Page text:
How much leeway do city officials have in enforcing zoning laws? Do they have authority to zone out houses of worship? Is it constitutional to privilege the property rights of the religious over those of nonbelievers? And how in the name of Yahweh did leafy, Sabbath-quiet Hancock Park become the center of a bitter struggle over Jewish identity? These are just a few of the questions raised by a recent court decision in the long-simmering battle over an Orthodox synagogue at the corner of Highland Avenue and 3rd Street.
For those who got to shul late, a recap: Beginning in 1996, Congregation Etz Chaim sought a conditional-use permit to build a synagogue on its property at the busy intersection. The congregation, facing tough opposition from neighbors, had no success until Congress -- spurred in part by this specific case -- passed the Religious Land Use and Institutionalized Persons Act of 2000, outlawing land-use regulations that impose "substantial burden on the religious exercise of a person, including a religious assembly."
The city then reached an agreement allowing Etz Chaim to use the property for a synagogue, under the conditions that it not exceed a certain number of worshipers and not use the property for other activities.
A group called the League of Residential Neighborhood Advocates sued the city, claiming the settlement was illegal. Last week, the U.S. 9th Circuit Court of Appeals ruled for the neighborhood group, stating that the city had no authority to waive regulations without proof that failing to do so would violate federal law.
The court's reasoning seems strange; given the Etz Chaim saga's featured role in the original passage of the religious land use act, it's hard to argue that the city was not correct in seeking to comply with the federal law. Ironically, the city and the neighborhood activists may end up being the big losers if this settlement is thrown out, because Etz Chaim will still be able to fight for its rights under the act. In that case, the congregation could end up winning full rights to use the property, unencumbered by the terms of its settlement. Meanwhile, city authorities would be further constrained in their zoning discretion.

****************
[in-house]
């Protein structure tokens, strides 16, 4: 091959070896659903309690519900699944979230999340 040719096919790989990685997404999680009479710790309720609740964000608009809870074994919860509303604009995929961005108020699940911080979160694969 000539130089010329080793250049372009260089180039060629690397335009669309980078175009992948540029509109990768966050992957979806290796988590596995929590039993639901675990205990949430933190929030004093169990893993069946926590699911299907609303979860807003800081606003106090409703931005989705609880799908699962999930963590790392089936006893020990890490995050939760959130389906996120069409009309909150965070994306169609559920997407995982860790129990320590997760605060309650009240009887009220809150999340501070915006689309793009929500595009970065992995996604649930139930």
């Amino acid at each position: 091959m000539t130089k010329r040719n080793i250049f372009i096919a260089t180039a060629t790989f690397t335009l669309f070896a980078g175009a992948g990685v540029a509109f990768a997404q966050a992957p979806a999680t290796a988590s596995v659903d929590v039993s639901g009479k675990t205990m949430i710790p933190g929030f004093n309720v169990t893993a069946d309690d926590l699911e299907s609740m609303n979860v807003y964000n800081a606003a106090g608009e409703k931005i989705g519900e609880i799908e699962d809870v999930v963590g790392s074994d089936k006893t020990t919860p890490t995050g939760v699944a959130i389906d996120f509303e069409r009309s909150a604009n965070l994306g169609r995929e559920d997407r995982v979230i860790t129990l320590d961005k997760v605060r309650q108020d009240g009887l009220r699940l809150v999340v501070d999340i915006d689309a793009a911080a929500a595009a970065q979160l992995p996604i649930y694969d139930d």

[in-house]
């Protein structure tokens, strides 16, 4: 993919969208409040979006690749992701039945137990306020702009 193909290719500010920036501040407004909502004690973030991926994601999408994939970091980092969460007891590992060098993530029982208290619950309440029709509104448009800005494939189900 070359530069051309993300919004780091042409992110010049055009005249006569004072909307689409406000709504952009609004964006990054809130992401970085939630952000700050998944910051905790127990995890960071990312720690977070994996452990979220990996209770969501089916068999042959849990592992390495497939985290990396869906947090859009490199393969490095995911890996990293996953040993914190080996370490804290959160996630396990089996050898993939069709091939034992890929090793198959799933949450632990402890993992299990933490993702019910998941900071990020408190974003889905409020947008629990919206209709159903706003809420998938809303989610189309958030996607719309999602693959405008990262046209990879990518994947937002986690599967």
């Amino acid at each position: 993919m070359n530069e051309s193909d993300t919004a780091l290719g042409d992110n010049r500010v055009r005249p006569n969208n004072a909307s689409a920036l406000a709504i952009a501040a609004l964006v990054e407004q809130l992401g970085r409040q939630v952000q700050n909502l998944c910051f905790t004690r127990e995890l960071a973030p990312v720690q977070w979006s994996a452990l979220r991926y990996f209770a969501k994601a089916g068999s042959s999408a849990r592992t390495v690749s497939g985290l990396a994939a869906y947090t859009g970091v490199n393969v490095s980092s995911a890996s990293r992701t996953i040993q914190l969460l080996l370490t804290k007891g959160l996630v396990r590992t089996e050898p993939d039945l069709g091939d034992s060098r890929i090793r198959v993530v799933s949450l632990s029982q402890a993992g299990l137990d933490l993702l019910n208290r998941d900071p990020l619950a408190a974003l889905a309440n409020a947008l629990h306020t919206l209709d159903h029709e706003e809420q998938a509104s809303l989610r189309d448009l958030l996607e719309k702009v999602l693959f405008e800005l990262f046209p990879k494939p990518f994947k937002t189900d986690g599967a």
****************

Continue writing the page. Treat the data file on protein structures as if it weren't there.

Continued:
Then again, the congregation would be taking a gamble if it appealed this case to the Supreme Court, as Etz Chaim's lawyer has suggested doing. The religious land use act replaced an earlier act of Congress that was ruled unconstitutional in the mid-1990s, and there is reason to believe that the newer law's unique property protections for religious groups may violate the 1st Amendment's establishment clause.
Hancock Park, once a restricted area and now home to thriving populations of both secular and religious Jews, is an odd place for such tension over religious freedom and community demands. Given how much both sides stand to lose in court, the wise path would be to tone down the passions and let everyone go, and worship, in peace.